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Martin Banks, Bjorn Vlaskamp; The Venetian-blind effect: A prior for zero slant or zero disparity?. Journal of Vision 2009;9(8):45. doi: 10.1167/9.8.45.
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© ARVO (1962-2015); The Authors (2016-present)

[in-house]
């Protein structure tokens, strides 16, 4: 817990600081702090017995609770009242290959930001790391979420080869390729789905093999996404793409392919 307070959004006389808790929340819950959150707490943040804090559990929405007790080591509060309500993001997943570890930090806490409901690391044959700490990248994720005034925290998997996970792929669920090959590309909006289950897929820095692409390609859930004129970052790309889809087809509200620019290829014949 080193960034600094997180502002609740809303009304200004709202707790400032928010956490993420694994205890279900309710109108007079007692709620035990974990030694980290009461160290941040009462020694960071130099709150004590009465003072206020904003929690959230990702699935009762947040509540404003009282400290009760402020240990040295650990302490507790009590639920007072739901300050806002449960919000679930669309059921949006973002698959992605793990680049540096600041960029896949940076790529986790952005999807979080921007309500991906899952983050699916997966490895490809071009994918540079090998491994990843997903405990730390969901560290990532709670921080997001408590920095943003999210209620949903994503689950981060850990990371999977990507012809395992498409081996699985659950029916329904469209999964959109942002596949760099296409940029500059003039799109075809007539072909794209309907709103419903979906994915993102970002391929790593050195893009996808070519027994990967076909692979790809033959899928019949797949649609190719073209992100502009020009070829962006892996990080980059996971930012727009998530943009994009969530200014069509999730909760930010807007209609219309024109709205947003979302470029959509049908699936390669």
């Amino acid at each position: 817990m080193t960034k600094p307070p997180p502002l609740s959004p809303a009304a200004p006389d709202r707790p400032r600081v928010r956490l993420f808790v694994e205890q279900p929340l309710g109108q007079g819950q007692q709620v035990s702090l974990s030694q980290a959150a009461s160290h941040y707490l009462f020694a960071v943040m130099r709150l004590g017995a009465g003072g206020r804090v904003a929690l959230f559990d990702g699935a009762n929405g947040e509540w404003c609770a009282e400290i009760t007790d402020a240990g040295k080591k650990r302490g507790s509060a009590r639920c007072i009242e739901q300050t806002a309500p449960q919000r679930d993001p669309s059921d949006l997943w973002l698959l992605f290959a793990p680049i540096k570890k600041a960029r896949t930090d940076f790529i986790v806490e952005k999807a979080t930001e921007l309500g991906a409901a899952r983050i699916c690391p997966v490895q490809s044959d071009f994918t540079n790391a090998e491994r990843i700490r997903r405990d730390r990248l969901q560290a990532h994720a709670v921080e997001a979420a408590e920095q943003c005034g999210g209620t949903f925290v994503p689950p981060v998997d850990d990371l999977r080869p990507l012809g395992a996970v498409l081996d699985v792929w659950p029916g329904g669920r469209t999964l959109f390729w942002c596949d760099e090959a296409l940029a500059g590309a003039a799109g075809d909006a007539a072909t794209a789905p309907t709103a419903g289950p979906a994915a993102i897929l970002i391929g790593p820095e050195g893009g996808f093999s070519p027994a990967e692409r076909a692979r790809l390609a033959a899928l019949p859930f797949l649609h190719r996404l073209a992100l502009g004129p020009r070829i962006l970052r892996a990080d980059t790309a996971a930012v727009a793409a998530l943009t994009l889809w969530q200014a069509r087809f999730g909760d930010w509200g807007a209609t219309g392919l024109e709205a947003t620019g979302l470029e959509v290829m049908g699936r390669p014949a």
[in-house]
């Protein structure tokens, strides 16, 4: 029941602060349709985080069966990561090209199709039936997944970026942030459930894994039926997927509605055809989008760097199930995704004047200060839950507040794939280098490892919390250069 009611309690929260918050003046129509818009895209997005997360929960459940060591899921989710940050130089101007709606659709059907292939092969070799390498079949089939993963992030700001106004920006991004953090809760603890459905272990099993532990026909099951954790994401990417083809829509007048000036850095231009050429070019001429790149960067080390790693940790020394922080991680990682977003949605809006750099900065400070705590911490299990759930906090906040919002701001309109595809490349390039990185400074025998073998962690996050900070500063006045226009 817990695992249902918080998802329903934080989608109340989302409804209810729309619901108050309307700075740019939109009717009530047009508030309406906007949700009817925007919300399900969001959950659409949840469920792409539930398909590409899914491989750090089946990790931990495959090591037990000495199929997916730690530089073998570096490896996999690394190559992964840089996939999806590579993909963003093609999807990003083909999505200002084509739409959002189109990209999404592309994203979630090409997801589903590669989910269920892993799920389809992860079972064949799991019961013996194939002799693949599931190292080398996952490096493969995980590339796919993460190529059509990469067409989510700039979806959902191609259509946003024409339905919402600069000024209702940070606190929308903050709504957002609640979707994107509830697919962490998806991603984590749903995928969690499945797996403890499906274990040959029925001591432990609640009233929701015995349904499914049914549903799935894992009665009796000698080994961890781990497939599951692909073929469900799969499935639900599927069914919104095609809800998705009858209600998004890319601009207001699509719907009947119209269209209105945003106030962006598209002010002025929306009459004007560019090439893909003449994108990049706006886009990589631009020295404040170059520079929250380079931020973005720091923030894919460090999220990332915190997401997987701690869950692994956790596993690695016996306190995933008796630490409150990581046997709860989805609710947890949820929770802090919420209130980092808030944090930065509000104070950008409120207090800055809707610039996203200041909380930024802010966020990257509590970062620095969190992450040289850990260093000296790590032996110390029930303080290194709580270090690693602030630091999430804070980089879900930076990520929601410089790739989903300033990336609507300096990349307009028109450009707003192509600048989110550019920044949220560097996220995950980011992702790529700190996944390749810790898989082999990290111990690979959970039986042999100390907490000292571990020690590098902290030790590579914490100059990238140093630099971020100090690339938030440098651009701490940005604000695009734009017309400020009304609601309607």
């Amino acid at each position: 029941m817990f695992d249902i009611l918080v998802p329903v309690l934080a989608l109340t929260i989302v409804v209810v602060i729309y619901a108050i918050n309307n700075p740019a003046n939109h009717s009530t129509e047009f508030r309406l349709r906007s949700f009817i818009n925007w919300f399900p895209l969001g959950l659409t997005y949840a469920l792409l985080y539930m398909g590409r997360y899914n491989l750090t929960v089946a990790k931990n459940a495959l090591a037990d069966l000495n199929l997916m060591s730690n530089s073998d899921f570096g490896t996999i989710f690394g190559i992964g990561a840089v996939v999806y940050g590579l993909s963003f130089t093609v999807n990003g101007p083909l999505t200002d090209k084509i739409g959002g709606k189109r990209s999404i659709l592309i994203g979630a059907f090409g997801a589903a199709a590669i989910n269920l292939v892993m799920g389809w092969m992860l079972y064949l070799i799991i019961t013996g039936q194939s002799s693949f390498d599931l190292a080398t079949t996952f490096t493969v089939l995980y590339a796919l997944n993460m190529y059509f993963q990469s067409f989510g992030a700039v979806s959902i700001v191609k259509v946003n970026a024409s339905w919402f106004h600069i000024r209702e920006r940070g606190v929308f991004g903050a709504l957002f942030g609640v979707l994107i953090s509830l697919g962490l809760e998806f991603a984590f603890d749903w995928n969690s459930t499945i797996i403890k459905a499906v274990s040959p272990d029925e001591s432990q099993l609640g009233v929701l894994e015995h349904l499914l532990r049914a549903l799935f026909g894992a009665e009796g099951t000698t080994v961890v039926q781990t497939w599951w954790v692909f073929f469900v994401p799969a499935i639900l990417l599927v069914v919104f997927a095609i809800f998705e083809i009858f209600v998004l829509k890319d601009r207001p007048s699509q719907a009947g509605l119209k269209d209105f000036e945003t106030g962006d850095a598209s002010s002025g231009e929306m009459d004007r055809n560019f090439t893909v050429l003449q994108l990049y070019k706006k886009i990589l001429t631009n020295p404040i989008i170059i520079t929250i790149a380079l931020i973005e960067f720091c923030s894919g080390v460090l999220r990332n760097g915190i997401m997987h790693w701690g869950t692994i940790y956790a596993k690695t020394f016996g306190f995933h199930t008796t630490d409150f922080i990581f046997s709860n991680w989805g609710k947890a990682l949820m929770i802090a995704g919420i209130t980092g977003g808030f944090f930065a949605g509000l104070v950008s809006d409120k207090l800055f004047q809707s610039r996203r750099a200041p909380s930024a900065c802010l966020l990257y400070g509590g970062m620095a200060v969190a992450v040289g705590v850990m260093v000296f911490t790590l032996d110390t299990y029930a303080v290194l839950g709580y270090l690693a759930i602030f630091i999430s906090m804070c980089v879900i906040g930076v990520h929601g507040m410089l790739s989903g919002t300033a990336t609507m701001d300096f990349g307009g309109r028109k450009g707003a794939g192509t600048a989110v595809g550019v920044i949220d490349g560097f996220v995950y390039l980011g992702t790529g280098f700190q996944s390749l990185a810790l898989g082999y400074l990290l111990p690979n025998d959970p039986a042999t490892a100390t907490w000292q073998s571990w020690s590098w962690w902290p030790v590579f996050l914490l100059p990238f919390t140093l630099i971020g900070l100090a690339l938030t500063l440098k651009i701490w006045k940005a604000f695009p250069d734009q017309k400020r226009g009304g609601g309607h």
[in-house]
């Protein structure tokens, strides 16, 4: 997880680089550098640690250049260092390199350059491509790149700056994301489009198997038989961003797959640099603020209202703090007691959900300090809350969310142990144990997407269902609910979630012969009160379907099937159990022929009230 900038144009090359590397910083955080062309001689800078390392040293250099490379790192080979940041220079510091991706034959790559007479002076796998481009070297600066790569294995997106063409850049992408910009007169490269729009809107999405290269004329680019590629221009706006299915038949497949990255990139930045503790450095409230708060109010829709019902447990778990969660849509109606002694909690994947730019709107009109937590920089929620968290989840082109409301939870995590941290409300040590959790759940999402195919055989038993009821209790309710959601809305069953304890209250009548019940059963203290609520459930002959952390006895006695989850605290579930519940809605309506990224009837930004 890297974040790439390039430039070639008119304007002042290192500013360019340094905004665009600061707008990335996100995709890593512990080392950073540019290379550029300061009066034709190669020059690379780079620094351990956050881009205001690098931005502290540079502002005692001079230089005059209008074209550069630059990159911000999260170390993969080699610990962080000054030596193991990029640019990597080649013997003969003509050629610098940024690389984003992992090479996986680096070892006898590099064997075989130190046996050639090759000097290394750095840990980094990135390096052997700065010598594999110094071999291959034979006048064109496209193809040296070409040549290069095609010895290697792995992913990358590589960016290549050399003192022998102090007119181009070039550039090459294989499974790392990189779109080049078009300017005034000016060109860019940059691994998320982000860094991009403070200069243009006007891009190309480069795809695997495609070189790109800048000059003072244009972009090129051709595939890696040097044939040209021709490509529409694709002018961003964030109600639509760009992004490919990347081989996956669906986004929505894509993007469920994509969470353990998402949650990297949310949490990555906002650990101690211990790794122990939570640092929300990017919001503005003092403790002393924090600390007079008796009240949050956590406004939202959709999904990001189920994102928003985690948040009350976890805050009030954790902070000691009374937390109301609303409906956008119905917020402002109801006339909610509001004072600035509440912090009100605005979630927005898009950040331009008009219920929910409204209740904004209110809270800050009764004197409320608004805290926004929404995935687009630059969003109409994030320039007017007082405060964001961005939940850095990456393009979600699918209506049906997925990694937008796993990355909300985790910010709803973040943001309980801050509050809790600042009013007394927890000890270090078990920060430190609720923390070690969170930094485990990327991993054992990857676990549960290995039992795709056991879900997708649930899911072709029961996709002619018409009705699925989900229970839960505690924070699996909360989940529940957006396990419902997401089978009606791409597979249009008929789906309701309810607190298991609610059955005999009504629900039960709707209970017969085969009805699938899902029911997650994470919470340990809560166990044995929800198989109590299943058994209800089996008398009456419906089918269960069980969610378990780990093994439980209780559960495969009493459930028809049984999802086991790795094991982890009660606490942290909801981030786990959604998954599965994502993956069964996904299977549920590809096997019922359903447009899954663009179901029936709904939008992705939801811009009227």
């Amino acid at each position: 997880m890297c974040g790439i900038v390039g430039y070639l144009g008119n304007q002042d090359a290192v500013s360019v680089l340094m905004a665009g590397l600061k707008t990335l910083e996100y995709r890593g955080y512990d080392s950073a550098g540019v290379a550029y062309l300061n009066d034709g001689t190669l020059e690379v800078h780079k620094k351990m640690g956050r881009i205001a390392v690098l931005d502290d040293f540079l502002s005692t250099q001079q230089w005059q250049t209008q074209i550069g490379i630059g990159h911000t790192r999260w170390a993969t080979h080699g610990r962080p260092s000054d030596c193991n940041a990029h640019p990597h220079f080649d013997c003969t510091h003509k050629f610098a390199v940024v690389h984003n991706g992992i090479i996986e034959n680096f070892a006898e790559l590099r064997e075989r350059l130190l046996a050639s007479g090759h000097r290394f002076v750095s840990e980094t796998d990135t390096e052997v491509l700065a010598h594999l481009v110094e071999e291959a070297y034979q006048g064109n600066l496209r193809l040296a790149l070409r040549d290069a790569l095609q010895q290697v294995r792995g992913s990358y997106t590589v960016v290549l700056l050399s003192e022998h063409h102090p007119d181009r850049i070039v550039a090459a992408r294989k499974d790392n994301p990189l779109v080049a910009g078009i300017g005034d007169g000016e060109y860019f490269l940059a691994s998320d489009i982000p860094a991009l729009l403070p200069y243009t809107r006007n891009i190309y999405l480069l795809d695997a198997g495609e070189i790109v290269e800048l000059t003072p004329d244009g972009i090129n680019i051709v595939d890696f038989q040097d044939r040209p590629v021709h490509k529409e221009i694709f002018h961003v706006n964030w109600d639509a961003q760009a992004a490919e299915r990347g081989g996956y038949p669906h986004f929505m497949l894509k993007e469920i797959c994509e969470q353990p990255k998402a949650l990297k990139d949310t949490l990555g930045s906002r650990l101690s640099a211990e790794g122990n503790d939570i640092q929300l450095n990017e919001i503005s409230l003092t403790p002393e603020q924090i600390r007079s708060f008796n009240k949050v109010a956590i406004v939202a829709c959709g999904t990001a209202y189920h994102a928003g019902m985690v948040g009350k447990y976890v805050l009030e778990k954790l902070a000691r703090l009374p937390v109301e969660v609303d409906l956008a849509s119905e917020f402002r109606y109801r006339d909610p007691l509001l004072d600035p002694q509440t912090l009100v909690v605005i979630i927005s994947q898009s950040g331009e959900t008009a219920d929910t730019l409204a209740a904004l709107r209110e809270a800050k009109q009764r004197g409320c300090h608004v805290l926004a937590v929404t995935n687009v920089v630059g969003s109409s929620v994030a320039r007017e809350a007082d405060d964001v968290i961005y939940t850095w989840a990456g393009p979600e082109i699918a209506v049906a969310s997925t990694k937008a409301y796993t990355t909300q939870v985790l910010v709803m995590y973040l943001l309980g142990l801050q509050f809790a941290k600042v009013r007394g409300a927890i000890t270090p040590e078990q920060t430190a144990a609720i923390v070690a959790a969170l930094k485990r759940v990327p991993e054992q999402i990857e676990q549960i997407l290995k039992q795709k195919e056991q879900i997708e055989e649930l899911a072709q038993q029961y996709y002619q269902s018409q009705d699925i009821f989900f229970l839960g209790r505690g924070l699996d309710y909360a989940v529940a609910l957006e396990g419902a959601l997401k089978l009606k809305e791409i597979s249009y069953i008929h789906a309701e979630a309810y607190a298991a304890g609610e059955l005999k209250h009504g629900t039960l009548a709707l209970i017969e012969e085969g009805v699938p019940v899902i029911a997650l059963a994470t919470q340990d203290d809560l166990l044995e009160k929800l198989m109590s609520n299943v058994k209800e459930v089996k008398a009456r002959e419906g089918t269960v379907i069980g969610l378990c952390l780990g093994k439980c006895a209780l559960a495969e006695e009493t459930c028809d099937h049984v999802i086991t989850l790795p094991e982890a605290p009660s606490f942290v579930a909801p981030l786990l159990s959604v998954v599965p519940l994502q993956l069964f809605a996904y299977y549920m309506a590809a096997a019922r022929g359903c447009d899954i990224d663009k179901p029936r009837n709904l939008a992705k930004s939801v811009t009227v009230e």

When sensory information is uncertain, prior expectations affect the percept. For example, perceived surface slant tends toward zero when the input signals are unreliable. This is Gogel's equidistance tendency, or a prior for zero slant. When the images presented to the two eyes differ greatly, the ability to estimate disparity worsens. This is a consequence of using interocular correlation to estimate disparity and can be thought of as a preference for zero disparity. We investigated whether a zero-slant prior or zero-disparity preference dictates the perceived slant of ambiguous stereo-defined surfaces. We presented vertical sinewave gratings of different spatial frequencies to the two eyes. As the frequency ratio differed increasingly from 1, the surface no longer appeared like a slanted plane, but rather looked like a series of small slanted patches: this is the well-known Venetian-blind effect. The zero-slant prior predicts that phantom blinds will appear when the specified slant differs too much from zero. The zero-disparity preference predicts that they will appear when the frequency ratio differs too much from 1. Both hypotheses predict the effect, including the number of blinds. To distinguish the hypotheses, we presented the stimuli in eccentric gaze where a frequency ratio of 1 does not correspond to zero slant. The data clearly showed that frequency ratio, not slant, determines the occurrence of the blinds. However, the perceived slant of the envelope of the blinds fell in-between the values predicted by the two hypotheses. Thus, the Venetian-blind effect is caused by a preference for zero disparity, but the perceived slant of the stimulus is affected by a prior for zero slant.
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